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Dec 18, 2009

Nostalgic Friday: The Handmaid's Tale by Margaret Atwood

Welcome back to Nostalgic Friday! Since I love all things historical (culturally, physically, and personally) I do a post on Fridays honoring some awesome book that is a bit older. Many of them are books I enjoyed in my teens and others are books that I discovered as an adult that I think are relevant to YA readers.

This week I am featuring The Handmaid's Tale by Margaret Atwood. It's a dystopian read that I discovered through my sister. She had to read it in high school and when my school never assigned it I got curious.

After a military coup creating the Republic of Gilead from the once powerful United States of America, inhabitants find themselves in a strict, domineering caste system based on the hell, fire, & brimstone from the Old Testament of the Bible. They believe that all their problems (rampant infertility, land deterioration, and an amoral society) can all be solved by returning to their close-minded roots.

What this means in practice for the men and women of Gilead is a complete overhaul of their social hierarchy as they know it. Now, your place in society is determined by your rank within the new infrastructure and the power you wield. Women are even lower in this caste system, as dictated by the ruling body and their twisted sense of ideology, and are subservient to the male figure in their life. While this isn't necessarily awful for most women, for those who belong to the "handmaid" class it is a nightmare. They are used for breeding purposes only, as if they were an animal.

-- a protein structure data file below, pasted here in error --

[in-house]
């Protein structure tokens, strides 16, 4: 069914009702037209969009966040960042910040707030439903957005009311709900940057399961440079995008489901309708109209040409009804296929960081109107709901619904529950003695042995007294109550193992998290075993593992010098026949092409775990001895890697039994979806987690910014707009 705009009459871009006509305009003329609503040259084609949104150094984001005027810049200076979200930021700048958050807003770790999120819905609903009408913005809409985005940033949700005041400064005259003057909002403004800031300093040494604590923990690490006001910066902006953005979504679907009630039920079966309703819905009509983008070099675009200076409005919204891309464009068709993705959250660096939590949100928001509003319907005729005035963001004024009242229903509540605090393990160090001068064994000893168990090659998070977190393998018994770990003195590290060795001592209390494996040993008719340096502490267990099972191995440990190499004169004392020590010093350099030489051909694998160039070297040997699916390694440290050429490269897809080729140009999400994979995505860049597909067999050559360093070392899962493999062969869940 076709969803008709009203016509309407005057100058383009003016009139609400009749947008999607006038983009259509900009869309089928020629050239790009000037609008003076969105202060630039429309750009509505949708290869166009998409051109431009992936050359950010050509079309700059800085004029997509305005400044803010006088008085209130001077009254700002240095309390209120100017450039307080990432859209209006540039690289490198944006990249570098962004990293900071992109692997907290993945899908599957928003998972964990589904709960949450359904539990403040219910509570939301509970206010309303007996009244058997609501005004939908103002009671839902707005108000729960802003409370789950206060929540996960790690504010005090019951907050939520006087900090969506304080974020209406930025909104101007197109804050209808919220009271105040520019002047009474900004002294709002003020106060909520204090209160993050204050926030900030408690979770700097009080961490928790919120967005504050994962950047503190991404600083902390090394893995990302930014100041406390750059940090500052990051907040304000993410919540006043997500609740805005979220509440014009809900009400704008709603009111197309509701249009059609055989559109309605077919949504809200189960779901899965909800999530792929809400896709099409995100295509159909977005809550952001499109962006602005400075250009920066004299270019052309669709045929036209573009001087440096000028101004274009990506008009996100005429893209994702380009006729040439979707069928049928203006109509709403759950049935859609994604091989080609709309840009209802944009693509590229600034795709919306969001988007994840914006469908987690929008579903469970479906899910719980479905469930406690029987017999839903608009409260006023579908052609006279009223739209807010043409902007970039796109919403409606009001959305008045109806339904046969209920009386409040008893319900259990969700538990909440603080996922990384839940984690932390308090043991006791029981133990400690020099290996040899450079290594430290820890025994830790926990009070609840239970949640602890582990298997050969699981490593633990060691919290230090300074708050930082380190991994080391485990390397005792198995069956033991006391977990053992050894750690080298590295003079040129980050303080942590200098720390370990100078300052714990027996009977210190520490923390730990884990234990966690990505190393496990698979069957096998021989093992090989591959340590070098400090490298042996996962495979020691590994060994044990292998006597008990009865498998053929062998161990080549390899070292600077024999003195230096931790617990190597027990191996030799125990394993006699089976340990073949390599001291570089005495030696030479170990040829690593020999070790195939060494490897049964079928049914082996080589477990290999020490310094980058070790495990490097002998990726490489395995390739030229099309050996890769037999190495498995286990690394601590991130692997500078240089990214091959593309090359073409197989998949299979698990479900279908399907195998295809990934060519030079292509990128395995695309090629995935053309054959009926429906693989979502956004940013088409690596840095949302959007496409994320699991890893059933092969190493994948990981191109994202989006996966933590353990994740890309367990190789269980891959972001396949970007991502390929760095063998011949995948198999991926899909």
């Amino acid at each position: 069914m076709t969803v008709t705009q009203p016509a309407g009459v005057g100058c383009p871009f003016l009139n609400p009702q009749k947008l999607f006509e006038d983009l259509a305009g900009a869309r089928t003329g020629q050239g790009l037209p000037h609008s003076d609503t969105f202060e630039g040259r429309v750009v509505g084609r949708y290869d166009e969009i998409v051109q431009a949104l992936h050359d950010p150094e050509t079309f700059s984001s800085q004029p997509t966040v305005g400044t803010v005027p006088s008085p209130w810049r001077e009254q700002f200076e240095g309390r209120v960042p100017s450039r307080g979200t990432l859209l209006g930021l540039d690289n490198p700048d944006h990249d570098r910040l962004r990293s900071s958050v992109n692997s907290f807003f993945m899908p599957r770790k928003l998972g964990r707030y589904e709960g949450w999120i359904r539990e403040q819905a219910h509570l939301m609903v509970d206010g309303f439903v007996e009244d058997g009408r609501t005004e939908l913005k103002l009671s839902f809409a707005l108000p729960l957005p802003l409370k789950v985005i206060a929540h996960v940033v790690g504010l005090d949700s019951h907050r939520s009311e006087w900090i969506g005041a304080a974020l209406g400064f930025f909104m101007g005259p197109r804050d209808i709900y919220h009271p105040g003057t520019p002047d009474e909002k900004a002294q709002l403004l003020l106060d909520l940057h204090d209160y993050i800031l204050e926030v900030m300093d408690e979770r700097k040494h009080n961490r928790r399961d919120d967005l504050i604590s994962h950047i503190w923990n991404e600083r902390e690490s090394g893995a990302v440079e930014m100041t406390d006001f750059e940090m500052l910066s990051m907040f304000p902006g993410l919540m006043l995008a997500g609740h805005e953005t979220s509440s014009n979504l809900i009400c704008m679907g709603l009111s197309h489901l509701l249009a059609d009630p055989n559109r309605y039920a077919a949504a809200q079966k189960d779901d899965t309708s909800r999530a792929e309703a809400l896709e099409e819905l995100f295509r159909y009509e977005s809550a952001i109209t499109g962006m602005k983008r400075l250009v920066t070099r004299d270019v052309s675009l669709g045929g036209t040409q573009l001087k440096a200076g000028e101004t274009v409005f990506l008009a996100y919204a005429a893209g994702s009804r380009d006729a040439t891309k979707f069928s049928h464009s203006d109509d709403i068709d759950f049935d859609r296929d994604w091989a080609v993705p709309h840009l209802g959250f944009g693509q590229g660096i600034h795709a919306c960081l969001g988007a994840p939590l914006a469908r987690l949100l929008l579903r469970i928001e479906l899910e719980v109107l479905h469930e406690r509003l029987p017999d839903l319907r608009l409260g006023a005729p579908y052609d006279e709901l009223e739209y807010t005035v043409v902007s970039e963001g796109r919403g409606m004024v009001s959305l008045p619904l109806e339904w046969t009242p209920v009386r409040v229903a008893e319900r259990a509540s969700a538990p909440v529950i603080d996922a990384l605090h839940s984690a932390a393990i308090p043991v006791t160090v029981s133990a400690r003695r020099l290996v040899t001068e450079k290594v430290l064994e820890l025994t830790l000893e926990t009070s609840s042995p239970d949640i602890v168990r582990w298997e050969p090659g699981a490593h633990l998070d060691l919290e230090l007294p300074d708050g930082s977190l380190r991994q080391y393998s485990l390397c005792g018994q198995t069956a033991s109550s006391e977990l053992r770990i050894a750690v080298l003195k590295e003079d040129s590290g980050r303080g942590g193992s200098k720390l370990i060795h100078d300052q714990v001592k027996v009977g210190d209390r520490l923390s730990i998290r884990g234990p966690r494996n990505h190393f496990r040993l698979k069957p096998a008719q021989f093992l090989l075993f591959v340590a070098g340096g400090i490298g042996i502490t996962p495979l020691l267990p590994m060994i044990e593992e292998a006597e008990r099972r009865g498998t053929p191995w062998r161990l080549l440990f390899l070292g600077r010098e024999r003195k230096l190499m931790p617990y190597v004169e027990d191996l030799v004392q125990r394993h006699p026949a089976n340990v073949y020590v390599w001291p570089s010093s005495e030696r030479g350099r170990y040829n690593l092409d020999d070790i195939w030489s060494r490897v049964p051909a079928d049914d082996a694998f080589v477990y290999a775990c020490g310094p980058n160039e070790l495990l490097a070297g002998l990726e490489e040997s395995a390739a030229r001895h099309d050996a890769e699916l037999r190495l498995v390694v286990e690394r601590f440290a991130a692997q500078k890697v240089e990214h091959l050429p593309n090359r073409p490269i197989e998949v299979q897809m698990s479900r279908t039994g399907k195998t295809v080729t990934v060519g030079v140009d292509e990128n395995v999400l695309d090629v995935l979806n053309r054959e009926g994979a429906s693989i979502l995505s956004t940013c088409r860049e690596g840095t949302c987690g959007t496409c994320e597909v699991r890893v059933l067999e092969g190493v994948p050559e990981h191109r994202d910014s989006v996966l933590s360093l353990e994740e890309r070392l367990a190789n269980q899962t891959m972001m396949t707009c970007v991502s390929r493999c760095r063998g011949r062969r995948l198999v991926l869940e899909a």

This story is told from the point of view of Offred, a handmaid in Commander Fred's home. As a first generation handmaid, Offred knows what the world used to be like. She used to have a family, consisting of her, her husband, and their child. Now all she is solely cogniscent that it is her "duty and obligation" is to bear a child for the Commander and his barren wife Serena Joy. A mating ritual, involving all three participants, takes place monthly in the hopes of conception.

Offred moves about her daily routine often catching glimpses of things hinting at the existence of a resistance. She is shocked to discover who all is involved. And when the times comes for her to make a decision, she moves with fluidity in her chosen direction.

A shocking and scandalizing tale, this book was a bewitching read. I found myself imagining what it would be like to be in Offred's shoes more often than I wanted to. Her life was quite a miserable existence, but she maintained hope. She clung to memories in her darkest hours and pushed on with life.

It's truly a book about feminism in that the main character is a female fighting in a patriarchal and orthodox society. Her strength and courage is a testament to the power that resides in all of us. We just have to call on it. A mesmerizing read that most will find haunting and captivating, The Handmaid's Tale is a classic.

5 comments:

PolishOutlander said...

I had no idea this was a dystopic type of read. I am quite intrigued now by the review.

swiggett said...

Sounds amazing!

loreleimarsh said...

Dystopia is defined as:a society characterized by human misery, as squalor, oppression, disease, and overcrowding. So apparently I have read quite a few books in this category. Yay for vocabulary!

Lily Child said...

I loved this book as well. Where did you find that cover? It's beautiful and a little creepy.

loreleimarsh said...

It was the cover of the one that my library has. They have a few others as well, but I really liked this one.